This study examines a selection of Chesterton’s novels, poetry, and literary criticism and outlines the distinctive philosophy of history that emerges from these writings. Looking at Chesteron's relationship with and influence upon authors including William Cobbett, Sir Walter Scott, Belloc, Shaw, H.G. Wells, Christopher Dawson, Evelyn Waugh, and Marshall McLuhan, McCleary contends that Chesterton’s recurring use of the themes of locality, patriotism, and nationalism embodies a distinctive understanding of what gives history its coherence. The study concludes that Chesterton’s emphasis on locality is the hallmark of his historical philosophy in that it blends the concepts of free will, specificity, and creatureliness which he uses to make sense of history.
Defiant Joy is a powerful narrative of Chesterton's life through his literary accomplishments. Amid currents of modernity that sought to displace the Christian faith, Chesterton challenged thought leaders of his day with civility, erudition, and wit, contending that faith is the central piece of our humanity. C. S. Lewis credits The Everlasting Man for his Christian vision, while Heretics and Orthodoxy are still considered pillars of Christian thought. But Chesterton wasn't just an apologist. He wrote literary criticisms of Dickens and Chaucer still revered as seminal works. He wrote long-form epic poetry, widely-published articles, and lectured on art, politics, and history. Defiant Joy reveals a larger-than-life thinker and cultural giant-showing his utmost relevance for us today, and how a vibrant Christian witness can display the merits, joy, and sanity of a faith many wish to discredit.
Publisher: Oxford [England] : Oxford University Press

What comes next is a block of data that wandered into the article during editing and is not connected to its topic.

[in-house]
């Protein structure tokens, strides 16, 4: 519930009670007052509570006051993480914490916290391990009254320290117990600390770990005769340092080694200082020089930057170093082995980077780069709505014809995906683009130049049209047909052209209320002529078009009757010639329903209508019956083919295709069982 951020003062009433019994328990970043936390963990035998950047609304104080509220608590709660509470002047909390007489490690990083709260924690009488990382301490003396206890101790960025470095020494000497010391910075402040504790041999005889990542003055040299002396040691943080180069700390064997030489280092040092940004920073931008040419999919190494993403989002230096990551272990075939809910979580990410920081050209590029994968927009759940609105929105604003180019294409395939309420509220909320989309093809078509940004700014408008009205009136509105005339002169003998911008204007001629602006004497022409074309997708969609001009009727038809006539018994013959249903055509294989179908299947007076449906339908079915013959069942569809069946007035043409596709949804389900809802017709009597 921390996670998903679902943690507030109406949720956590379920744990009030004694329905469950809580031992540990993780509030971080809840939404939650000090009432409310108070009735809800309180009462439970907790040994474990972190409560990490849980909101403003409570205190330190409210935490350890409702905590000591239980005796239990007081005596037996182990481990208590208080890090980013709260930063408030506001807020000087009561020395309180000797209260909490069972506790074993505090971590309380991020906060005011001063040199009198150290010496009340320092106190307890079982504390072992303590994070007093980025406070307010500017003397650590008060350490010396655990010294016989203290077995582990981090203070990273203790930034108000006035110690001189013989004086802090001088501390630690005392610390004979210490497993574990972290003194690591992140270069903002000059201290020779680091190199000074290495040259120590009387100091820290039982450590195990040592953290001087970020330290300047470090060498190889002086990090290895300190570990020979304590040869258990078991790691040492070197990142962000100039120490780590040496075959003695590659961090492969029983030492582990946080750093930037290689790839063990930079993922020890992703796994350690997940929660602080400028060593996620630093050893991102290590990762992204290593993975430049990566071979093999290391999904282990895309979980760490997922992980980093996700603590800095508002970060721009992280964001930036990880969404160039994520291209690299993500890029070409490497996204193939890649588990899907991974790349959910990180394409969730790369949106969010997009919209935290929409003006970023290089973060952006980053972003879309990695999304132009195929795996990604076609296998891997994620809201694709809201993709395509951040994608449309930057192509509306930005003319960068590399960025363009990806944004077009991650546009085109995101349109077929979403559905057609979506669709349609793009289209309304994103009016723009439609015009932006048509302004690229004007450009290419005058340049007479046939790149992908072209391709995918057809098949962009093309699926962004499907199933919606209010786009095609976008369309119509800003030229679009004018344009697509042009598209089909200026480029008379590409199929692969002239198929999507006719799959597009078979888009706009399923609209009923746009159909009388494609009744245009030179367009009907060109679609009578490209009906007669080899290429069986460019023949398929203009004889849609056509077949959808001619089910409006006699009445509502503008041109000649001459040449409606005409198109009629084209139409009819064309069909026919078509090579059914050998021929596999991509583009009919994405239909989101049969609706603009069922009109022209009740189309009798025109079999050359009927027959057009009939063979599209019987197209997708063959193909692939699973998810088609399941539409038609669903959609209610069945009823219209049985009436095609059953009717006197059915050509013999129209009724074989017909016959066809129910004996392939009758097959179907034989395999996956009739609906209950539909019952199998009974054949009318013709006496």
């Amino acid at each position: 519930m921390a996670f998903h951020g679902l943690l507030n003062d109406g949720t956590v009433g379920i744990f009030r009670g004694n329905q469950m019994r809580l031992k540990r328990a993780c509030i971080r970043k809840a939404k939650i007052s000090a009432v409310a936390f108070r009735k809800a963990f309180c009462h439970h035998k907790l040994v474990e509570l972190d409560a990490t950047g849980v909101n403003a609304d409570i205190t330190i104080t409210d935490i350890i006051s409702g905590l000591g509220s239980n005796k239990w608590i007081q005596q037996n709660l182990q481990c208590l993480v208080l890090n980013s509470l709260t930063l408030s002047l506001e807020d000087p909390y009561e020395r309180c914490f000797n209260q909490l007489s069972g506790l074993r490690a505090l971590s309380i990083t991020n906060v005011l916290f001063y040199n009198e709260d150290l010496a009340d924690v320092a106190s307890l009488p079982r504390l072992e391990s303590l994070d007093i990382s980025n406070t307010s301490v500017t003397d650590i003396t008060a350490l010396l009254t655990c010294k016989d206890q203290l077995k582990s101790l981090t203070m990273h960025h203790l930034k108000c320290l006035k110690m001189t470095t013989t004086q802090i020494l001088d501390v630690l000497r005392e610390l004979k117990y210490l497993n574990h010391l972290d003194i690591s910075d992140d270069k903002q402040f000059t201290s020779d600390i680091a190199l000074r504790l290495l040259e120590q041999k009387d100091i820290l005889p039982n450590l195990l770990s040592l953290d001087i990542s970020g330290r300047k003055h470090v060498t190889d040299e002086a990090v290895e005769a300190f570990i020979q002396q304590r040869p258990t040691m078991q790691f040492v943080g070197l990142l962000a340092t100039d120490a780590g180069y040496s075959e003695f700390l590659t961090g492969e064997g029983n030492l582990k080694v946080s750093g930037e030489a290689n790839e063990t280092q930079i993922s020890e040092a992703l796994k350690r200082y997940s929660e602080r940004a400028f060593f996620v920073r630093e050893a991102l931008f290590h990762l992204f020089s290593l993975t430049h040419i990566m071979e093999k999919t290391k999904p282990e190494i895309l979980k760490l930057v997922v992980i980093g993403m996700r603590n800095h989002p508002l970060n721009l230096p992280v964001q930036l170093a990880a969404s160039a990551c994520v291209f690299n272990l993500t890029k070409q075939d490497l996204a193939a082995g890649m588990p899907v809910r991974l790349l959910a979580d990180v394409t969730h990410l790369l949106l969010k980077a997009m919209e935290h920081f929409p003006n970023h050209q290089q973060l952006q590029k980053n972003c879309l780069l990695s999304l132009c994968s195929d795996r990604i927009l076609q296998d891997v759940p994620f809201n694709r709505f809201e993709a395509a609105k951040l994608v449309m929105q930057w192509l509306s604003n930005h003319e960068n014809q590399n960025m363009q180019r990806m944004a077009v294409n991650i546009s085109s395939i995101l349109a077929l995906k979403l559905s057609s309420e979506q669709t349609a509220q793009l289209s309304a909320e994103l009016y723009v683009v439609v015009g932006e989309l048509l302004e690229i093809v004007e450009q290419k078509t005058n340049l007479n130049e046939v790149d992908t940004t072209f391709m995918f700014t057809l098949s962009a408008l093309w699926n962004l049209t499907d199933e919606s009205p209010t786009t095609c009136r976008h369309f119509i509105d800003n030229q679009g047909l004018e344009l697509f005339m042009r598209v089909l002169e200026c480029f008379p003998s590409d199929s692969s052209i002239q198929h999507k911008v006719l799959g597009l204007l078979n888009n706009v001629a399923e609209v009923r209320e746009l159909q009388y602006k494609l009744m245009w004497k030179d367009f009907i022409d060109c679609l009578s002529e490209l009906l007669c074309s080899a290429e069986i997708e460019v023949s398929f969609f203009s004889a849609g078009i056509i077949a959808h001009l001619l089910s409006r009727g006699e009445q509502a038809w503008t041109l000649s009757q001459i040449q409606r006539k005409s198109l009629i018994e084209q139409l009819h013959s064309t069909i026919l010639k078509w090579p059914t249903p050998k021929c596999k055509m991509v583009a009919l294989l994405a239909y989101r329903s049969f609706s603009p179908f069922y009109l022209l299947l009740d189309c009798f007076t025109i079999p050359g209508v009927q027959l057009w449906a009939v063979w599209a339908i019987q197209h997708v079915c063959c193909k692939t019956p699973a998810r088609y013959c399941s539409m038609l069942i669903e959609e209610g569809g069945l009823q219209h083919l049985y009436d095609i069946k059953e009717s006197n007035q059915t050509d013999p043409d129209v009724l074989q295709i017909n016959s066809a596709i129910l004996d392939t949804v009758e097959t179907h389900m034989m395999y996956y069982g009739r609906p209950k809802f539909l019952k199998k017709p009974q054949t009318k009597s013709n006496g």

More than twenty thousand quotations from every era and location are combined in a comprehensive reference that also encompasses details of the earliest traceable source, birth and death dates, and career briefs for each entry, as well as a thematic and k
More than 200,000 words of the best mystery and suspense fiction from around the world The world's Finest Mystery and Crime Stories Each year, editors Ed Gorman and Martin H. Greenberg cast their net far and wide, across the seas, throughout the world to catch the best-the most suspenseful, most original, intriguing, confounding, downright entertaining stories of crime and mystery. Edgar winners from the U.S., Silver Dagger winners from the U.K., and stories from elsewhere as well come together here in a bountiful crop of great stories by the best in the business, including Lawrence Block - Jon L. Breen - Stanley Cohen - Bill Crider - Jeffery Deaver - Jeremiah Healy - Clark Howard - Susan Isaacs - John Lutz - Sharyn McCrumb - Ralph McInerny - Anne Perry - Bill Pronzini - Donald E. Westlake and many others. This book's a killer! At the Publisher's request, this title is being sold without Digital Rights Management Software (DRM) applied.
Greybeards at Play, the Wild Knight and Other Poems, the Ballad of the White Horse
Author: G. K. Chesterton
Publisher: Inkling Books
This book unites under one cover G. K. Chesterton's first three books of poetry: Greybeards at Play (1900), The Wild Knight and Other Poems (1900) and The Ballad of the White Horse (1911). All text and illustrations are based on the first UK editions. Poet W. H. Auden noted that the first book "contains some of the best pure nonsense verse in English."
A slender satirical gem from the “master of malice and mayhem” (The New York Times) The Ballad of Peckham Rye is a wickedly farcical tale of an English factory town turned upside-down by a Scot who may or may not be in league with the Devil. Dougal Douglas is hired to do “human research” into the lives of the workers, Douglas stirs up mutiny and murder.
It is certain that up to a point in the evolution of Self[v] most people find life quite exciting and thrilling. But when middle age arrives, often prematurely, they forget the thrill and excitements; they become obsessed by certain other lesser things that are deficient in any kind of Cosmic Vitality. The thrill goes out of life: a light dies down and flickers fitfully; existence goes on at a low ebb—something has been lost. From this numbed condition is born much of the blind anguish of life. Aeterna Press